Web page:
Vita of St. John of Rila

Третья русская редакция Тырновского положного жития св. Йоанна Рыльского Scripta & e-Scripta vol 3-4, 2006 floyd Tue, 10/10/2006 - 11:50
The Third Russian Version of the Turnovo Synaxarion Vita of St. John of Rila

Object of a research interest is the literary history of the so called Third Russian revision of the Tarnovo prologue vita of the national Bulgarian St. John of Rila. The revision is resented in six copies from the end of the 15th to the 17th century (the earliest in prologue for September – February from the end of the 15th century, RNB, Main assembly, No F. I. 297) and it is distributed in collections with permanent and mixed structure: in prologues about the winter half of the church year, in codex with vitas, instructions and stories, in collections with services and vitas. Discussed are issues about the Third revision of the Prologue, whose origin is connected with the literature of Novgorod and Pskov, and in whose composition we find the earliest copies of the new version. In the Bulgarian, Serbian and Moldovan-Romanian hagiographic tradition this version is not known. The new version of the Tarnovo prologue vita later penetrates the literature of the Moscow state and the Moscow cultural centers, and its distribution continues in the 16th and 17th century. In this way it turns into a significant element of the entire cult of the Bulgarian saint in the medieval Slavonic Cyrillic tradition. The results from the textological study of the copies and the interrelations between the separate texts have been presented.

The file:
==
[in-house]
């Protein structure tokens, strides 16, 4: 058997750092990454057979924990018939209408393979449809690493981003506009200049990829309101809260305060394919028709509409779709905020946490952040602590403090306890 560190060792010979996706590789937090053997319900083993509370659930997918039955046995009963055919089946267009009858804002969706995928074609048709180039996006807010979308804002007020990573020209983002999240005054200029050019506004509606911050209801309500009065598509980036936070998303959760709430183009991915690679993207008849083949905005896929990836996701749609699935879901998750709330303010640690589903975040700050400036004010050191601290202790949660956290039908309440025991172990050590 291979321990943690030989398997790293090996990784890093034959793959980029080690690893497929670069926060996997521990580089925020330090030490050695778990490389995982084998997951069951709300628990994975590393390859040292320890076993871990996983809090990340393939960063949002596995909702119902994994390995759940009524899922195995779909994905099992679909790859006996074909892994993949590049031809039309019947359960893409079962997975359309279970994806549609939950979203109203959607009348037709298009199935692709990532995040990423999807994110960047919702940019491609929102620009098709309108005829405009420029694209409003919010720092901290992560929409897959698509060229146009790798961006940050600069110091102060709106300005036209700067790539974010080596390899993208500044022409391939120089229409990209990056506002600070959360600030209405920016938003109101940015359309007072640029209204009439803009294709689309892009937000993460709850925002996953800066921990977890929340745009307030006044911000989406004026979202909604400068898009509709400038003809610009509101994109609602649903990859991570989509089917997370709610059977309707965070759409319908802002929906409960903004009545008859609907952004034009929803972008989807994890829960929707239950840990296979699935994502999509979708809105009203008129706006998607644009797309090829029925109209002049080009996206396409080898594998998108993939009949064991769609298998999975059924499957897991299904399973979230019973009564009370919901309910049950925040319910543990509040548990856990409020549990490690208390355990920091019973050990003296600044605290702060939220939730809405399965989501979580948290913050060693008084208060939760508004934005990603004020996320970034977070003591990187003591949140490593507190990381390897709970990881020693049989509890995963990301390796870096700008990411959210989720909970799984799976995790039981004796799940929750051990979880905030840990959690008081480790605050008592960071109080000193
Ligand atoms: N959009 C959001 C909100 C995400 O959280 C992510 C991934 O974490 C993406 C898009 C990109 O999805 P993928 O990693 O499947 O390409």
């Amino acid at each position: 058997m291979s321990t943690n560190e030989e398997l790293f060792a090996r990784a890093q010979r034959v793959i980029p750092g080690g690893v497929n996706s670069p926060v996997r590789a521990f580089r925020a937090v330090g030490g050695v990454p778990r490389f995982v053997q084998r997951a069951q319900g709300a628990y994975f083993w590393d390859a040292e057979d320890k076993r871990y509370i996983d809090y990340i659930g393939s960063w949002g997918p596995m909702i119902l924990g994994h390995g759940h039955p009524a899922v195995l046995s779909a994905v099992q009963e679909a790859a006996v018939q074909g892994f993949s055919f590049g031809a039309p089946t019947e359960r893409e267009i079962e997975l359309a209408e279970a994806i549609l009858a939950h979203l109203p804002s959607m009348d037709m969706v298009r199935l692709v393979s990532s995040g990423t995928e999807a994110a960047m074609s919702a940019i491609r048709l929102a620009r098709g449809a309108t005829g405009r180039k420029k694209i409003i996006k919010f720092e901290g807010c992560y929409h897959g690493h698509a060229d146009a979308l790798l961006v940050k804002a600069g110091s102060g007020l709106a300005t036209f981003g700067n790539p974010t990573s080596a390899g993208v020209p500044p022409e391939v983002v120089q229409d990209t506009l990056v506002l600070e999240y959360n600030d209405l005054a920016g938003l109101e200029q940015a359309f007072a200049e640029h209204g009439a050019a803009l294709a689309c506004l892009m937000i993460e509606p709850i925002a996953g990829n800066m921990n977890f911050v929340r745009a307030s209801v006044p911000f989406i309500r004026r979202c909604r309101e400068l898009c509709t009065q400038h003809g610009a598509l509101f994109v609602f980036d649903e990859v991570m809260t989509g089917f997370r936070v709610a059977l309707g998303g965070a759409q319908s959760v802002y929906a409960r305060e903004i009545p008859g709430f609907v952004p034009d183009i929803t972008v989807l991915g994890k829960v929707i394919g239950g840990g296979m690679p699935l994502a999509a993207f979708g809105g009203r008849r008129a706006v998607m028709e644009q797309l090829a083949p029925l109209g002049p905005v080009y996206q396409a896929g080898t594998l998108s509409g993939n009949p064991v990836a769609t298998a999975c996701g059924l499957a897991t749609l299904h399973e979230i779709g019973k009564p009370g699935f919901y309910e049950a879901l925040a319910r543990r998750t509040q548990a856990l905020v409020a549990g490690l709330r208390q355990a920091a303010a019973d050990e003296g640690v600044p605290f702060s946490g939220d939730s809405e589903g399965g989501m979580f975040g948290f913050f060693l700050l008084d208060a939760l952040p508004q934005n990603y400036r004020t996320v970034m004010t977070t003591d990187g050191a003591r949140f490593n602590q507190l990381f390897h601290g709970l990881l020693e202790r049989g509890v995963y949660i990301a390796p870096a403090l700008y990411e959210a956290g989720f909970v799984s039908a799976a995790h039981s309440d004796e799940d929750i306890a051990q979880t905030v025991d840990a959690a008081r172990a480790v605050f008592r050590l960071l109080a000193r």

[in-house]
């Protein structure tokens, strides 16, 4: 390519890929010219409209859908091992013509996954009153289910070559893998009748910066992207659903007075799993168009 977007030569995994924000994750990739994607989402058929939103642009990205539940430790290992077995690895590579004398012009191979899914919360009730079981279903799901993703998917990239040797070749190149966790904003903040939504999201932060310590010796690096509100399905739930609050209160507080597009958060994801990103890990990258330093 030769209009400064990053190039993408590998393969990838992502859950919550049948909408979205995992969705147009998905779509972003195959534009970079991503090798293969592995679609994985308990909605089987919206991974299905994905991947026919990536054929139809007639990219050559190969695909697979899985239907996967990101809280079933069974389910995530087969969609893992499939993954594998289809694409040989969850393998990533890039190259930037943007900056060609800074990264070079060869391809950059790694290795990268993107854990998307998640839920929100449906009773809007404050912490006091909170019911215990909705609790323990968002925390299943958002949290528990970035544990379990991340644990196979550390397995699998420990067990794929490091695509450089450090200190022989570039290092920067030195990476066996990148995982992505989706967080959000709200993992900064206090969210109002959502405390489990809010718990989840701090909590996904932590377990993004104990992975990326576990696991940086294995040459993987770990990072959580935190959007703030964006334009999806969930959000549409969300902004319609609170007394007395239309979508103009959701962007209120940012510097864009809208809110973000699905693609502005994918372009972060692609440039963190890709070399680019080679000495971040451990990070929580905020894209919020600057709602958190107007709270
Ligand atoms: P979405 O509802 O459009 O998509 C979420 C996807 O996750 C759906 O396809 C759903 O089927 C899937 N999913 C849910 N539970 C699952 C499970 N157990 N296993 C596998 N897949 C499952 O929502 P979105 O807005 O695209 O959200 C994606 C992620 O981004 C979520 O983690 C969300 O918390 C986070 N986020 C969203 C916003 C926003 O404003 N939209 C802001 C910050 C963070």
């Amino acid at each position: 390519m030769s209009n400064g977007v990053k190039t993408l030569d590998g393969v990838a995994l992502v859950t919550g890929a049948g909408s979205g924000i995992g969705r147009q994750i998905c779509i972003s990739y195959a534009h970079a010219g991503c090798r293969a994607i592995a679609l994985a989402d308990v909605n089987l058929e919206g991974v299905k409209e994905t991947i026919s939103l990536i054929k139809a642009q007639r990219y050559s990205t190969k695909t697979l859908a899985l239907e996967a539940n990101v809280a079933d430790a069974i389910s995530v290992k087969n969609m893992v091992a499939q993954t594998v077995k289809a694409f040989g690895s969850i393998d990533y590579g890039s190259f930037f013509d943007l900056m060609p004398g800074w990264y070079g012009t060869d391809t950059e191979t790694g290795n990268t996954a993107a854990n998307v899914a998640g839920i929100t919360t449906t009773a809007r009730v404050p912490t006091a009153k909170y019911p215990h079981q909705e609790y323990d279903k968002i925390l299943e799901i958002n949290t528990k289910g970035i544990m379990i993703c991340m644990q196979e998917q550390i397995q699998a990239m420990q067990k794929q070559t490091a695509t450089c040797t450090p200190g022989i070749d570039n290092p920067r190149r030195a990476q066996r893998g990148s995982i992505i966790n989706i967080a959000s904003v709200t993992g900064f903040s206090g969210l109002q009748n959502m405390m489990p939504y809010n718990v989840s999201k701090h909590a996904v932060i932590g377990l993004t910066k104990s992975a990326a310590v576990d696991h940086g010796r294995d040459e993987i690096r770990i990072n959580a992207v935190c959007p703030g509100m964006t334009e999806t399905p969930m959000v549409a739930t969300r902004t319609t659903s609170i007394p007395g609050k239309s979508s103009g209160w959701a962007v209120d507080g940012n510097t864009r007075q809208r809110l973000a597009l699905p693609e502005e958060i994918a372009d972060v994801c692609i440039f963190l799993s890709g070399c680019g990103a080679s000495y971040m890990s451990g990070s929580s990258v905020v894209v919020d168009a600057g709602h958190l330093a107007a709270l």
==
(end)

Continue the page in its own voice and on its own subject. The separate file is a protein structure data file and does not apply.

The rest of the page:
Literary Texts // Third Russian revision of the Tarnovo prologue // Vita of St. John of Rila // literature of Novgorod and Pskov //

The Pause as a Storyteller (Notes on the Punctuation in a Fourteenth-Century Masterpiece)

  • Summary/Abstract

    The article analyzes the punctuation in the Life of St. John of Rila by Patriarch Euftimius according to the earliest copy in the so-called Zografski Sbornik (No. 172, 14th century, monastery St George, Mount Athos). By comparison with certain earlier and later texts, several features stand out - punctuation has strictly distinguishing functions and the dots in the line separate phrases longer than in other manuscripts. This construction agrees quite well with the ancient theory of ‘period’, as it is divided into ‘kolons’ by commas and dots in the row, and the middle point graphically means its end.

    Keywords:

Subscribe to Vita of St. John of Rila